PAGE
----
Asian Recipes

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The Unrivaled Practical Guide for Asian Cooking

What is listeriosis, and is it really such a serious risk?

Listeriosis is a food-borne disease caused by a listeria bacterium, but it is very rare. Foods most at risk include pates, soft mold-ripened cheeses such as brie and camembert and blue cheeses, ready-to-eat chickens and soft-serve ice creams.

As listeria can multiply at temperatures below that found in many domestic refrigerators, susceptible food should not be stored for more than four days. Listeria is also fairly heat-resistant, so cooked foods should be reheated to piping hot. Local health authorities advise that pregnant women should avoid susceptible foods, and unpasteurized (or raw) milk and any cheese made from it.

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11:13:11 on 11/21/06 by Webmaster - Questions and Answers -

Is it safe to cut mold off food and eat the unaffected part?

No, because a small number of molds do produce potentially harmful toxins. It is preferable and desirable to minimize the chance of mold growing on food.

In general, any foods that show mold should be discarded. But some foods, such as cheese stored in the refrigerator, and opened jam stored in a cool, dry cupboard or pantry, may show some mold growth on the surface. In these cases, if this mold is removed with a generous safety margin, the remaining cheese or jam may still be safe to eat.

11:02:00 on 11/21/06 by Webmaster - Questions and Answers -

What are the common sources of salmonella poisoning, and how can we protect our family?

The foods that are most commonly infected with the salmonella group of bacteria are meat, poultry and other protein foods. Symptoms usually appear in 12 to 48 hours and include tiredness, diarrhea, high fever, severe abdominal pain and vomiting. If you experience any of these symptoms, you should seek medical attention immediately.

Cooking, providing the center of the food reaches a temperature greater than 72oC, will destroy the salmonella bacteria. But as some of the bacteria reproduce, they produce toxins which will not be destroyed during cooking and which also cause food poisoning. This is why it is so important not to leave uncooked food lying around in the warm and often moist conditions in which the reproduction of the bacteria takes place.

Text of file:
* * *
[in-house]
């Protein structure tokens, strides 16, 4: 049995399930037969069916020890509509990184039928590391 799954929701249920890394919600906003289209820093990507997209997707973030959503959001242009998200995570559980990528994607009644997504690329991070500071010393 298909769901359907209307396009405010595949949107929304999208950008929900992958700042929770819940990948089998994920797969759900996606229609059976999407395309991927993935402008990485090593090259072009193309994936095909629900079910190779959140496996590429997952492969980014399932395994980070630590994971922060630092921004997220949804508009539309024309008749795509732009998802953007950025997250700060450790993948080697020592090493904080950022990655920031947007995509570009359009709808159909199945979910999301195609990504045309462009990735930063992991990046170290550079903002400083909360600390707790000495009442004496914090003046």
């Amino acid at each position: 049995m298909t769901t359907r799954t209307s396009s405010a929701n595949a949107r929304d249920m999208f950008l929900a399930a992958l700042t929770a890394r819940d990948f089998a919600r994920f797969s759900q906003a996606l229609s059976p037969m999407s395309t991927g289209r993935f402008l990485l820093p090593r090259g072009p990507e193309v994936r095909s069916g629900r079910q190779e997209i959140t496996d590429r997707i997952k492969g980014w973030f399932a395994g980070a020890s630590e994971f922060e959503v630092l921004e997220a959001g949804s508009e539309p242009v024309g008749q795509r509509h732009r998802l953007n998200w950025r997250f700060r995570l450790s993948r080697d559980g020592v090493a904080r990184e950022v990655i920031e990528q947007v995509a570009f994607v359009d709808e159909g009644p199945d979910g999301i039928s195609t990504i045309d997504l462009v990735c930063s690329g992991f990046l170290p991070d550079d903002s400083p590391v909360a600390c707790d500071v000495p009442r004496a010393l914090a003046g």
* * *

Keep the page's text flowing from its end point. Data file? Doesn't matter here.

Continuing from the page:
Take chilled and frozen food home quickly from the shop and put it in the refrigerator or freezer as soon as possible. Store all other food in cool, dry conditions.

To minimize the risk of contamination, it is always wise to reject any eggs that have cracked or blemished shells.

10:44:11 on 11/21/06 by Webmaster - Questions and Answers -

How to organize the kitchen to avoid food poisoning?

To avoid contamination of food, store it safely and take care that it is
cooked thoroughly. There has been an increase in reported food poisoning cases
in the past decade. Possible causes range from the rise of giant food processing
plants, in which a single infection can spread widely, through to declining
cooking and hygiene skills in the home. To be safe, here are the golden rules to

  • Food should be stored in clean, dry, airtight containers, and raw and
    cooked foods kept separate.

  • Use separate boards when cutting, slicing, chopping or preparing raw and
    cooked foods.

  • Food should be cold or very hot, as bacteria multiply quickly at
    temperatures between 5o and 65oC.

  • Discard any food that is past its expiry date, smells unpleasant or tastes
    as if it may be 'off'. If you have doubts at all, get rid of it.

  • Make sure meat and poultry are fully defrosted before cooking.

  • When reheating food, make sure it is piping hot all the way through, and
    do not reheat it twice.

  • Always wash your hands before handling food.

  • Disinfect worktops, refrigerators and chopping boards often with an
    antibacterial cleaner.

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10:26:46 on 11/21/06 by Webmaster - Questions and Answers -